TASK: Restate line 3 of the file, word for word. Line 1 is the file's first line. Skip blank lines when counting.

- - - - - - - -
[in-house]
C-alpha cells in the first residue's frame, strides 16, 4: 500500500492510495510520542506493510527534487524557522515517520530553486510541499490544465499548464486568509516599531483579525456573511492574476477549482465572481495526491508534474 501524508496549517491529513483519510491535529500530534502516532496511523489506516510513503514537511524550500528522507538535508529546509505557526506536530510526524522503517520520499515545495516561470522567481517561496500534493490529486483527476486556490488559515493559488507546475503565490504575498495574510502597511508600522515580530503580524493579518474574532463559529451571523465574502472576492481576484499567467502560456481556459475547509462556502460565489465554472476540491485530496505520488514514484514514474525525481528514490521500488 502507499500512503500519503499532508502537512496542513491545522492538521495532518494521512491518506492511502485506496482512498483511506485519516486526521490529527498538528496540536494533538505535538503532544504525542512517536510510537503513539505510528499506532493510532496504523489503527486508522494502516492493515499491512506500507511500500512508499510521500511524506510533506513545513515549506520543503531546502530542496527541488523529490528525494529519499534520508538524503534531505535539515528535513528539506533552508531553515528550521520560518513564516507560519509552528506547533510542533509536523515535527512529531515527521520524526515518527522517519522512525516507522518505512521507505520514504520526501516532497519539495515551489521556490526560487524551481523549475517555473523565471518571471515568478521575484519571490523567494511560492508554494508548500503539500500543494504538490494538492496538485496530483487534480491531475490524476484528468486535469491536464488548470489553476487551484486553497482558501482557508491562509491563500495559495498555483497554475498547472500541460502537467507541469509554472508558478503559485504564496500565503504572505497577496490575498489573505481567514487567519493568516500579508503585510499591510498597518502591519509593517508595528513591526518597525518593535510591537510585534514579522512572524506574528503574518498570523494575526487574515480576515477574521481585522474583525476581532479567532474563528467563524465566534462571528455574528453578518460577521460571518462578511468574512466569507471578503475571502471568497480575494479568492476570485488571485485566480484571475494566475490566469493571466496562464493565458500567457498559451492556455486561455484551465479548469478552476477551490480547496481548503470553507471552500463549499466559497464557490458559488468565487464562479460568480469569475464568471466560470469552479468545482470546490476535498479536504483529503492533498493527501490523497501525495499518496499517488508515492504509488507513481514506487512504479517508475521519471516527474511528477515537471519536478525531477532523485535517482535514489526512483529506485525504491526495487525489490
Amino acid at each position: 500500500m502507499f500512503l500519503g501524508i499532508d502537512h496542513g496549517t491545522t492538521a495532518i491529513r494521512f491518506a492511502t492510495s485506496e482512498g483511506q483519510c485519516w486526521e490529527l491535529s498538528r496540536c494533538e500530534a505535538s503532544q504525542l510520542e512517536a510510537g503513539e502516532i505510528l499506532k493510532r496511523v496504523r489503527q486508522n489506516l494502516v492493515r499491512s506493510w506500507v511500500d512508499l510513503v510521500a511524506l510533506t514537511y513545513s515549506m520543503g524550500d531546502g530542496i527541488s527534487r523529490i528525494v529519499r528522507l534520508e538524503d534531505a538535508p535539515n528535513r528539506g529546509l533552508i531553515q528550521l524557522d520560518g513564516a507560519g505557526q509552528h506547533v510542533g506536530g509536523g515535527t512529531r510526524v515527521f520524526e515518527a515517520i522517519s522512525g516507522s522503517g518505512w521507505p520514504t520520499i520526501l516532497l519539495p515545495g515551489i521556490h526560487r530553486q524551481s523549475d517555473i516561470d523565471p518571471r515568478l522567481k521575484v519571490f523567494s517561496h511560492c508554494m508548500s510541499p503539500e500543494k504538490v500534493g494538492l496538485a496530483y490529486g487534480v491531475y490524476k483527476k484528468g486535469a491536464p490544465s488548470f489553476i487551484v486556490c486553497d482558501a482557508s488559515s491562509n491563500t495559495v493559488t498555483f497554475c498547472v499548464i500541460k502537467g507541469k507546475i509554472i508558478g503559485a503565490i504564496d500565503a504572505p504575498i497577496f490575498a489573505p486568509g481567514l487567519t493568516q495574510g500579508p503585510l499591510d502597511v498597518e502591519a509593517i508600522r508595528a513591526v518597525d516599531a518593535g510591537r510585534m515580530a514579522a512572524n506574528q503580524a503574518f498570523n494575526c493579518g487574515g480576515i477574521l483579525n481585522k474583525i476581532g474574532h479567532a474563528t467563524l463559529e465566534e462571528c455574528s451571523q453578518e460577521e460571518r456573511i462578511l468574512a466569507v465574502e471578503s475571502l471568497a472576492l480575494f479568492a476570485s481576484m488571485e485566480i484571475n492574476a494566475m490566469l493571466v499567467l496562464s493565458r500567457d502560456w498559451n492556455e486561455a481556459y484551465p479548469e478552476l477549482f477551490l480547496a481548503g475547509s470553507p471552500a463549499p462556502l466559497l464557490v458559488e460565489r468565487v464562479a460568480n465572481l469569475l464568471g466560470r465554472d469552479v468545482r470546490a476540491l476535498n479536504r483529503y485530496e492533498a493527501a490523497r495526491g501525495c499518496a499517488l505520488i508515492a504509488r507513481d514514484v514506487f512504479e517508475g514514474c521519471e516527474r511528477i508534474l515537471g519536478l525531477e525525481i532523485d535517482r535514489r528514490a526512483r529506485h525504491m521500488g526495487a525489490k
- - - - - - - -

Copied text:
Amino acid at each position: 500500500m502507499f500512503l500519503g501524508i499532508d502537512h496542513g496549517t491545522t492538521a495532518i491529513r494521512f491518506a492511502t492510495s485506496e482512498g483511506q483519510c485519516w486526521e490529527l491535529s498538528r496540536c494533538e500530534a505535538s503532544q504525542l510520542e512517536a510510537g503513539e502516532i505510528l499506532k493510532r496511523v496504523r489503527q486508522n489506516l494502516v492493515r499491512s506493510w506500507v511500500d512508499l510513503v510521500a511524506l510533506t514537511y513545513s515549506m520543503g524550500d531546502g530542496i527541488s527534487r523529490i528525494v529519499r528522507l534520508e538524503d534531505a538535508p535539515n528535513r528539506g529546509l533552508i531553515q528550521l524557522d520560518g513564516a507560519g505557526q509552528h506547533v510542533g506536530g509536523g515535527t512529531r510526524v515527521f520524526e515518527a515517520i522517519s522512525g516507522s522503517g518505512w521507505p520514504t520520499i520526501l516532497l519539495p515545495g515551489i521556490h526560487r530553486q524551481s523549475d517555473i516561470d523565471p518571471r515568478l522567481k521575484v519571490f523567494s517561496h511560492c508554494m508548500s510541499p503539500e500543494k504538490v500534493g494538492l496538485a496530483y490529486g487534480v491531475y490524476k483527476k484528468g486535469a491536464p490544465s488548470f489553476i487551484v486556490c486553497d482558501a482557508s488559515s491562509n491563500t495559495v493559488t498555483f497554475c498547472v499548464i500541460k502537467g507541469k507546475i509554472i508558478g503559485a503565490i504564496d500565503a504572505p504575498i497577496f490575498a489573505p486568509g481567514l487567519t493568516q495574510g500579508p503585510l499591510d502597511v498597518e502591519a509593517i508600522r508595528a513591526v518597525d516599531a518593535g510591537r510585534m515580530a514579522a512572524n506574528q503580524a503574518f498570523n494575526c493579518g487574515g480576515i477574521l483579525n481585522k474583525i476581532g474574532h479567532a474563528t467563524l463559529e465566534e462571528c455574528s451571523q453578518e460577521e460571518r456573511i462578511l468574512a466569507v465574502e471578503s475571502l471568497a472576492l480575494f479568492a476570485s481576484m488571485e485566480i484571475n492574476a494566475m490566469l493571466v499567467l496562464s493565458r500567457d502560456w498559451n492556455e486561455a481556459y484551465p479548469e478552476l477549482f477551490l480547496a481548503g475547509s470553507p471552500a463549499p462556502l466559497l464557490v458559488e460565489r468565487v464562479a460568480n465572481l469569475l464568471g466560470r465554472d469552479v468545482r470546490a476540491l476535498n479536504r483529503y485530496e492533498a493527501a490523497r495526491g501525495c499518496a499517488l505520488i508515492a504509488r507513481d514514484v514506487f512504479e517508475g514514474c521519471e516527474r511528477i508534474l515537471g519536478l525531477e525525481i532523485d535517482r535514489r528514490a526512483r529506485h525504491m521500488g526495487a525489490k